Q: What is your technology scouting process? And how do you experiment and forge a new path forward in that 4IR space?
A: I think it’s important that technology scouting not just be a list of stuff. I’ve found outside vendors and individuals who, you ask them to do some technology scouting, you get a list of stuff. While that’s interesting, that really needs to be distilled down from information to some real understanding. We actually have an official role of technology scouting. What I’m really looking for is for all that information to be distilled down into some key categories, and features and benefits of those categories when we explore a space.
I’ve found outside vendors and individuals who, you ask them to do some technology scouting, you get a list of stuff.
What we would start doing is finding a space of interest, and thoroughly scouting that … “Here are the technologies in the space, and this is what they mean to the business.”From that, we go through the process of forming some basic hypotheses. These could be technical hypotheses [or business hypotheses] — it’s really a very experimental approach. … From that, we try to formulate some experiments to test out both business hypotheses and also the technical hypotheses.
It’s an iterative process, where we discover and then go through a cyclical de-risking process, where at the end of each cycle, we decide, “Okay, we have enough to say launch this technology.” Maybe we form a startup; maybe we form a joint venture; maybe we launch it within a regional business unit; maybe we decide to shelve it.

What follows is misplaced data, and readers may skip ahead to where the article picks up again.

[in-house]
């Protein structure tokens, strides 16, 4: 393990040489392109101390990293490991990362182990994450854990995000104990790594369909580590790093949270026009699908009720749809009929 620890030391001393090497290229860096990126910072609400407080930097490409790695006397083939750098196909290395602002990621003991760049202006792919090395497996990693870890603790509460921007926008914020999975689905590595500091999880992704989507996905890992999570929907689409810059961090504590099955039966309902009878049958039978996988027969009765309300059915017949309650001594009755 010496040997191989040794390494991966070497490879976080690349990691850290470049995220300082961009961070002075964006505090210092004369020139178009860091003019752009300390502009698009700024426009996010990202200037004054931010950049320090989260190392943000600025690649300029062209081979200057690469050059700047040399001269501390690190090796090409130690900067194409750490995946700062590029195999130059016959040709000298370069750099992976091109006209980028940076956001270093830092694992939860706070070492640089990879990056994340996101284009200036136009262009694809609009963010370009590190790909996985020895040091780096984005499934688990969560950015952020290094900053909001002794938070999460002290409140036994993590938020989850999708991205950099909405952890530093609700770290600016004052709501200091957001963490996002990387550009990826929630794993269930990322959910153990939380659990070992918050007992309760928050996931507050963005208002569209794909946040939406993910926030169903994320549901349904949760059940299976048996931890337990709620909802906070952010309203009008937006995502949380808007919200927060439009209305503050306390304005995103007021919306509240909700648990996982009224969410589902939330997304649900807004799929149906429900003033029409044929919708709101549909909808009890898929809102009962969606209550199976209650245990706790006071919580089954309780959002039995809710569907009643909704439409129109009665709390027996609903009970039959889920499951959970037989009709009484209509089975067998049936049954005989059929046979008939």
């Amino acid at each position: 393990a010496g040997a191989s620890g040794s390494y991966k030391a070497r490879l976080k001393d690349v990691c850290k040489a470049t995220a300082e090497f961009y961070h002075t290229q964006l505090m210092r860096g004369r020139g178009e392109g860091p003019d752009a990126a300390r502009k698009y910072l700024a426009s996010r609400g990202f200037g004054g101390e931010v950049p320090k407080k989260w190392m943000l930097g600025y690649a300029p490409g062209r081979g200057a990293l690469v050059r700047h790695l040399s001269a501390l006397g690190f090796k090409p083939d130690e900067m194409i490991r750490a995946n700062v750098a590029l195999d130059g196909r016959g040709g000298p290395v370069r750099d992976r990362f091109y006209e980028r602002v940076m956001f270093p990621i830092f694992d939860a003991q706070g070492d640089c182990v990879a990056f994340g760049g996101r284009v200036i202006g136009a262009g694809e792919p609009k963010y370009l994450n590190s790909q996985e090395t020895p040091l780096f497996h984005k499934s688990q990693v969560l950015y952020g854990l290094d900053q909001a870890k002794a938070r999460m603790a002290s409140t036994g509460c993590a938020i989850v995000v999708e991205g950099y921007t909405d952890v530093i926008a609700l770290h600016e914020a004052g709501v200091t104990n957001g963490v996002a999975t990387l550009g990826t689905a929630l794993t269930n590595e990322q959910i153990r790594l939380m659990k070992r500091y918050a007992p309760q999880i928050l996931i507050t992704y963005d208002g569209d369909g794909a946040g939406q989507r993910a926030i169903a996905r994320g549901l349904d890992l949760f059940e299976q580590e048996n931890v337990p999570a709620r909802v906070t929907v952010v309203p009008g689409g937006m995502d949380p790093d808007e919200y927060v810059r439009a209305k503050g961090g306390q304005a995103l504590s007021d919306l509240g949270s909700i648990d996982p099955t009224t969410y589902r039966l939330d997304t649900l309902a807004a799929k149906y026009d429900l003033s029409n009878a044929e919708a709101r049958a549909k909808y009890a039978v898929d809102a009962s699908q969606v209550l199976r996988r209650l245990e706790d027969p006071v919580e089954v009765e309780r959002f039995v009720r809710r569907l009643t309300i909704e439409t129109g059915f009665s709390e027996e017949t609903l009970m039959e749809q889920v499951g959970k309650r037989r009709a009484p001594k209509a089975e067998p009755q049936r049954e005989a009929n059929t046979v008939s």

In order to do that, we have three main roles in my group. One is the tech scout proper, who spends their time really diving into this space and delivering these insights. One is a prototyping role, where the individual will help us to generate these quick prototypes that we can go out and test. And then one is more of a business development role for innovation, where they have to be able to translate all these new opportunities into things that really resonate with our business leaders, so we can get their buy-in and form a reasonable business model that we can convince ourselves is worthwhile.
Every time somebody in the organization sees an article about this, that, or the other thing, your inbox is flooded with it, because you’re the innovation person…
Q: What helps you filter out hype and noise when you’re scouting for relevant technologies?
A: It is incredibly difficult. Every time somebody in the organization sees an article about this, that, or the other thing, your inbox is flooded with it, because you’re the innovation person and, “Wow, you’ve got to check this out. You’ve got to check that out.” It can be pretty distracting.
The first bit of advice I would give is, don’t be distracted by the bauble. Don’t give into the hype right off. The second bit, I would say, is to be scientifically curious. Even if you’re a business person… be curious and don’t be lazy — really dive into the technology and figure out what it’s really good for, what it’s really not good for.
I tend to have a high snark quotient. I tend to get pretty snarky when people come in [saying], “Oh, this is a super cool thing,” and so just because of that, I dive right into it. I think blockchain is probably a good example. Blockchain has been around for a very, very long time and just recently has exploded. I think people jumped on that wagon — if you put blockchain in your startup description somewhere, you’d watch the value of it rise. And I don’t think that’s valuable for anybody. Blockchain is a very good technology, if you understand what it’s good for. You may be better off with a different technology — like just a database — depending on what your needs are as an organization.